Keywords: construction information technology, computerization of building regulations, documentmanagement, virtual libraries, Internet, intranet, agent, robot, database.

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Series: w78:1997 (browse)
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Turner J A

A systems approach to the conceptual modeling of buildings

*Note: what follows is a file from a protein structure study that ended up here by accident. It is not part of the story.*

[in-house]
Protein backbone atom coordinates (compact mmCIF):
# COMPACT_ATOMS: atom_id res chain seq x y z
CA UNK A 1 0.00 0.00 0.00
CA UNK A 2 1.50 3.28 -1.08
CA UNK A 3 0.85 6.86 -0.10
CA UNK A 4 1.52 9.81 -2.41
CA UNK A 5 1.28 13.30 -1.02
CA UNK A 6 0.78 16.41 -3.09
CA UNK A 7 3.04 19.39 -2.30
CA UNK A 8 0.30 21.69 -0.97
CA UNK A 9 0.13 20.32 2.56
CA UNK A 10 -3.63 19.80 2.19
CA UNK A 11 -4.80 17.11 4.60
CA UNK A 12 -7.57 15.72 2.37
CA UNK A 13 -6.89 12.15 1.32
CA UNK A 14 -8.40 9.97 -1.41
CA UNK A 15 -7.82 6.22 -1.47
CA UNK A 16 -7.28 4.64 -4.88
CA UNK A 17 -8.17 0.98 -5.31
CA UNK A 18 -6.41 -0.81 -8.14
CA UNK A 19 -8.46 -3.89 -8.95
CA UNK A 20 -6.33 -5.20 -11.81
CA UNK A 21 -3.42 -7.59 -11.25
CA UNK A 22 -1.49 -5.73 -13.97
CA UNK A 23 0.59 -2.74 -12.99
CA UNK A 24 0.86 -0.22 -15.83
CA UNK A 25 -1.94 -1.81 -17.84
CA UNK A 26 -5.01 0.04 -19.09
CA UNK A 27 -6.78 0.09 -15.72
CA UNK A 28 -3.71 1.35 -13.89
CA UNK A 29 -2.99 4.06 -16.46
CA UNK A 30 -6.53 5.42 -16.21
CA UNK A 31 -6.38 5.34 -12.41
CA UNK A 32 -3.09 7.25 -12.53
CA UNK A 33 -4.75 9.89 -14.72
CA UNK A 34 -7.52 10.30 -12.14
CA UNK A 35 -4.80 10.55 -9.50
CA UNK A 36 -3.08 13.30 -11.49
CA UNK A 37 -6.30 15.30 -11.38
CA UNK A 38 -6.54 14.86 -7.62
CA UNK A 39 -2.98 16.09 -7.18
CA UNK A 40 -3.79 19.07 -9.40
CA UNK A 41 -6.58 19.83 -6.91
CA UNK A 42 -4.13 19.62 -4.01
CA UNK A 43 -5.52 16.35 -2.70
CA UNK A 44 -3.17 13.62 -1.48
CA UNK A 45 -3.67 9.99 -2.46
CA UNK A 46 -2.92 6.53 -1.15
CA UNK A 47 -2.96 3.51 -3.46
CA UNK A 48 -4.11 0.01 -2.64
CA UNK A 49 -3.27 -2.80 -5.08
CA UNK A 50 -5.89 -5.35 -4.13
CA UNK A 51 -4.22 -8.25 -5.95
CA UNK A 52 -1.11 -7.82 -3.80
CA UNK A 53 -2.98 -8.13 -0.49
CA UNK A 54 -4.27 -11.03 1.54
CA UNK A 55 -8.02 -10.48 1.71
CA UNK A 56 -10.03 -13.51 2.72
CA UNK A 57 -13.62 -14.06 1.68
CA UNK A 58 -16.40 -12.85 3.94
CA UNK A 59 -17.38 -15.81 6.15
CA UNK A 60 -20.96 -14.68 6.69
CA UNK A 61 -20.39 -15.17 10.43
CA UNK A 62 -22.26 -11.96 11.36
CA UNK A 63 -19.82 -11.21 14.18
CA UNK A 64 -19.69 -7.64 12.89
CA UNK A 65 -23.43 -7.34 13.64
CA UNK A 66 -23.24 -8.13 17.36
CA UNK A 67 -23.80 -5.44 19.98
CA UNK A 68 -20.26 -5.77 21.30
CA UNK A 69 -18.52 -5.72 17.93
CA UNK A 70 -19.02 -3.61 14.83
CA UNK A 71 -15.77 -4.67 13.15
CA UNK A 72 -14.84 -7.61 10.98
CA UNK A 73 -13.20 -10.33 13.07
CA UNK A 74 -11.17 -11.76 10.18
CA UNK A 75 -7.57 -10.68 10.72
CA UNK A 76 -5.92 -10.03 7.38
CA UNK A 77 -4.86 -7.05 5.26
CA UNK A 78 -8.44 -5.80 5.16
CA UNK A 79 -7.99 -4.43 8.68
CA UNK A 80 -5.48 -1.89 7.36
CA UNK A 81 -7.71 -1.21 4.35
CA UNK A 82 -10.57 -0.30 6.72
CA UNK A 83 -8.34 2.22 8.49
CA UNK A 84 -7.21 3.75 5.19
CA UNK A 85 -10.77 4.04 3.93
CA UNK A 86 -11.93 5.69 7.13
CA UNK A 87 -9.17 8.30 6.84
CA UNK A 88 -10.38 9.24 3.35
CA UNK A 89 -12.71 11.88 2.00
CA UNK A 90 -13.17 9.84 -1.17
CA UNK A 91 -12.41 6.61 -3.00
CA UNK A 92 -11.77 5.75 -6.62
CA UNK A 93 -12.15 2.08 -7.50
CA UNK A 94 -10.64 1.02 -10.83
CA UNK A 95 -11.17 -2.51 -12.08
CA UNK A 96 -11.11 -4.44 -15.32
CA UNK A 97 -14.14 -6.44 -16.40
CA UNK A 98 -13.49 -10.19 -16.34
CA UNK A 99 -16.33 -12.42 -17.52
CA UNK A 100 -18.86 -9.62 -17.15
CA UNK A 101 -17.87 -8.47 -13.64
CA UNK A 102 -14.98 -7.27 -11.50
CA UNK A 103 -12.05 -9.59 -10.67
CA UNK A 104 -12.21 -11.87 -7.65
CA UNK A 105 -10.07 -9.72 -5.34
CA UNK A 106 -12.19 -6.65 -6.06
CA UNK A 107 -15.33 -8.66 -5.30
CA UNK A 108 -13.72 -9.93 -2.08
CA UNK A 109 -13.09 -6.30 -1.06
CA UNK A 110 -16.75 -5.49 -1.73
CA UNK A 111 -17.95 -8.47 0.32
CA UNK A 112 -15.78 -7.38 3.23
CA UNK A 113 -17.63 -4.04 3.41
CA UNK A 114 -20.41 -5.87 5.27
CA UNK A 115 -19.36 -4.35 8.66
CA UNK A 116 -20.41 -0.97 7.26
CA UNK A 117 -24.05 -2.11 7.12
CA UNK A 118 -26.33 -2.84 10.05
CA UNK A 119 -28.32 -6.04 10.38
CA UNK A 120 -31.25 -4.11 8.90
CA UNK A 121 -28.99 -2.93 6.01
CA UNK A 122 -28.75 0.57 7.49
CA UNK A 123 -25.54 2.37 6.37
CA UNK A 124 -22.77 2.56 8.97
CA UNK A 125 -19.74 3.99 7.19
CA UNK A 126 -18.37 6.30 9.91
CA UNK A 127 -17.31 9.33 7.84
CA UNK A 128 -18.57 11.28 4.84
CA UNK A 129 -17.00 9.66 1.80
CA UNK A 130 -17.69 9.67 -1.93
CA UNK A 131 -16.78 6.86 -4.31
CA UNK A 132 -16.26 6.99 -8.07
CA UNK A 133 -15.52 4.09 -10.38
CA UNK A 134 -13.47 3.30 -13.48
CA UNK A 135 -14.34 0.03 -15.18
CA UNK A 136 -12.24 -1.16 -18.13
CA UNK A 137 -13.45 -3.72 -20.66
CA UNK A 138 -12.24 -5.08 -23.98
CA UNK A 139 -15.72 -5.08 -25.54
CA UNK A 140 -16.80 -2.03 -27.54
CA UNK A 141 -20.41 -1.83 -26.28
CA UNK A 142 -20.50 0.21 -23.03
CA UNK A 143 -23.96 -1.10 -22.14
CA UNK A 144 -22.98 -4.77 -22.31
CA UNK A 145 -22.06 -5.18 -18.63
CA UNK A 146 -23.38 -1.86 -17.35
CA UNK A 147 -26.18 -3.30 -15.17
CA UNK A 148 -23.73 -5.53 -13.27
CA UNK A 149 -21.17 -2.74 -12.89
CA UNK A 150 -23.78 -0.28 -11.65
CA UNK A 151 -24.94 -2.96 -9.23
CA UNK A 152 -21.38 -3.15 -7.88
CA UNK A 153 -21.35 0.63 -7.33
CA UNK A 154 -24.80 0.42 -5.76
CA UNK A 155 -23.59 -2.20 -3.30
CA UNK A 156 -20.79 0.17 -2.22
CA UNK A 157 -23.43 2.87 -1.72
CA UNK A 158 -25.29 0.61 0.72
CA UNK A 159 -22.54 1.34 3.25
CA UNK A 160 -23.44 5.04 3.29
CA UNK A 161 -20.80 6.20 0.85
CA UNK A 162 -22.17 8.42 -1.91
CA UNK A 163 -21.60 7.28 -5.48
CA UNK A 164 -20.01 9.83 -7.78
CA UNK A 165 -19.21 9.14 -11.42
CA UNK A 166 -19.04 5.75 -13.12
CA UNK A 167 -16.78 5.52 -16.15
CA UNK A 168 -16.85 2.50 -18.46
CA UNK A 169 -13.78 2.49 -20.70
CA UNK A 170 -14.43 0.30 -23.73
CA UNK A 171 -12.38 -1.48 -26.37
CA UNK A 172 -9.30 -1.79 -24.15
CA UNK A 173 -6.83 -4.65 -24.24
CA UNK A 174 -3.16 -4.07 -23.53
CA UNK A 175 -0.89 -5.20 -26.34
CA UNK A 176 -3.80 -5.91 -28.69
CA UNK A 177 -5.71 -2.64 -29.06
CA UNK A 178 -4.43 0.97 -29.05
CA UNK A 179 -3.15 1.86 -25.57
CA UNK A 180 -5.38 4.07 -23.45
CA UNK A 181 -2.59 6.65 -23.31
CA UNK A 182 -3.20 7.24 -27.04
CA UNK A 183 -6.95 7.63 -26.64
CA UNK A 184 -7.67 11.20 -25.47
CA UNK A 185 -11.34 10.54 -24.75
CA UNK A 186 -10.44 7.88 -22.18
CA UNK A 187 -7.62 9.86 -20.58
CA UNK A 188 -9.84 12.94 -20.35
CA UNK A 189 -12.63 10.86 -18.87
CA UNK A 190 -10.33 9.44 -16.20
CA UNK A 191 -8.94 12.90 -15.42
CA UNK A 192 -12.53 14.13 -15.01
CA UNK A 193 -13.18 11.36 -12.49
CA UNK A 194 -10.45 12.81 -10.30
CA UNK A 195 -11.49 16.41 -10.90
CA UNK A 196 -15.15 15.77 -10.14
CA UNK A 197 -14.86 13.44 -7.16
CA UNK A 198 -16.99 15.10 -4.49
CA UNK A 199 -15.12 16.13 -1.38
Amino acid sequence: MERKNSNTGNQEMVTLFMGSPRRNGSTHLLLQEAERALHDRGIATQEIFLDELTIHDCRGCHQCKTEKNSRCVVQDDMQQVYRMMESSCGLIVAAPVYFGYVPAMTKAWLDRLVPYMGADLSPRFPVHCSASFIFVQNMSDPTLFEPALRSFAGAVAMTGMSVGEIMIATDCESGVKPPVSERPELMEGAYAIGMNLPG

Abstract: A building project demands and generates an enormous amount of data, As a building design progresses from a vague program to a detailed design, its data progresses from inexact - approximate areas and locations of rooms, alternative building forms - to exact - type, finish and location of each door hinge, exact polygonal representation of each room The traditional building professional has traditional media and tools for storing, retrieving, displaying and modifying building data: Construction documents, specifications, building models, parts catalogs, sketches and one's memory do an effective job. But as we move (are forced?) away from traditional to a more computer-dependent building design, traditional tools and media are no longer useful. Whether computer analogues for traditional tools and media are developed or whether computers revolutionize the building industry, sketches, drawings, specifications and models are being replaced by data-structures, data-bases, rules, facts, and hyper-structures. This paper presents an approach to formally analyzing the structure and relationship of building data for the purpose of defining a CAD building database. A building and its site are assumed to be a collection of systems. A generic system is defined as a framework for specific site and building systems. The paper introduces and uses the NIAM graphical notation for binary relationship conceptual modeling. The paper will also report on the application of this approach to the definition of a standard for exchanging building product data (PDES/STEP)